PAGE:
failing to notify a lender (or the lender missing such
    notification) or the lender failing to notify the group, onto the
    lender in question. Clearly the ramifications for a lender that
    wishes to exit but is not ultimately able to do so may be
    significant – however, private credit lenders on larger
    transactions have increasingly become comfortable with this. In the
    US, because a “change of control” will not necessarily
    trigger a prepayment requirement as noted above, a related
    prepayment will instead constitute a “voluntary” or
    “optional” prepayment, which will be subject to the
    applicable prepayment premium. However, the market has moved toward
    incorporating a discount on prepayments in connection with changes
    of control. As such, the company will only owe 50% of the premium
    that would have otherwise been payable in connection with a typical
    voluntary prepayment. It should be noted that, irrespective of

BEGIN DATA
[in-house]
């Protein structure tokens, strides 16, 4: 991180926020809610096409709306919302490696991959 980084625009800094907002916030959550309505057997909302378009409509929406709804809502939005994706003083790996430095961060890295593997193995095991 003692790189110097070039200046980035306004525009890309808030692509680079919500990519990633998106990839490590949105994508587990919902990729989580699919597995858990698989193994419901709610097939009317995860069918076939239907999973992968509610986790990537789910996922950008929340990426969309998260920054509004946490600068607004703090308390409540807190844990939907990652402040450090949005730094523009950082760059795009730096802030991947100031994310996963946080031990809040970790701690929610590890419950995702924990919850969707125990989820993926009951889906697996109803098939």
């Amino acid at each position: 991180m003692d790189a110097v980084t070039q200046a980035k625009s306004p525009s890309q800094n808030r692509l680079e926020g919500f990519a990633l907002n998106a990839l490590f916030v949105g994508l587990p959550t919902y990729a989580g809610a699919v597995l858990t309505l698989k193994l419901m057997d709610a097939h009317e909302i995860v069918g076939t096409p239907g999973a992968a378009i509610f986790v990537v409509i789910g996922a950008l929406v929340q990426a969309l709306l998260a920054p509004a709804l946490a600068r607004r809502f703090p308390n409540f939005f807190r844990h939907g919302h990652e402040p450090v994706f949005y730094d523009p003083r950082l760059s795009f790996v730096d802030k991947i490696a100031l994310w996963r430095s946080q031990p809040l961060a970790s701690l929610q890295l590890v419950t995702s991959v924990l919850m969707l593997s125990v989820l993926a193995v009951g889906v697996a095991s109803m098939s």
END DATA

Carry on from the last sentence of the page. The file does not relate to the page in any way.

which formulation is used, it is important that a “change of
    control” itself cannot be waived by the majority of the
    lenders and that the definition and operative provisions cannot be
    amended by the majority of the lenders (as these matters should
    always be sacred all-lender matters).

Given the difficult environment for raising new finance and the
likelihood of private equity sponsors pursuing bespoke
opportunities to realise liquidity for their funds, it seems highly
likely that “change of control” provisions will remain in
sharp focus for lenders and borrowers alike during the course of

Private Credit Deep Dives – Change Of

The content of this article is intended to provide a general
guide to the subject matter. Specialist advice should be sought
about your specific circumstances.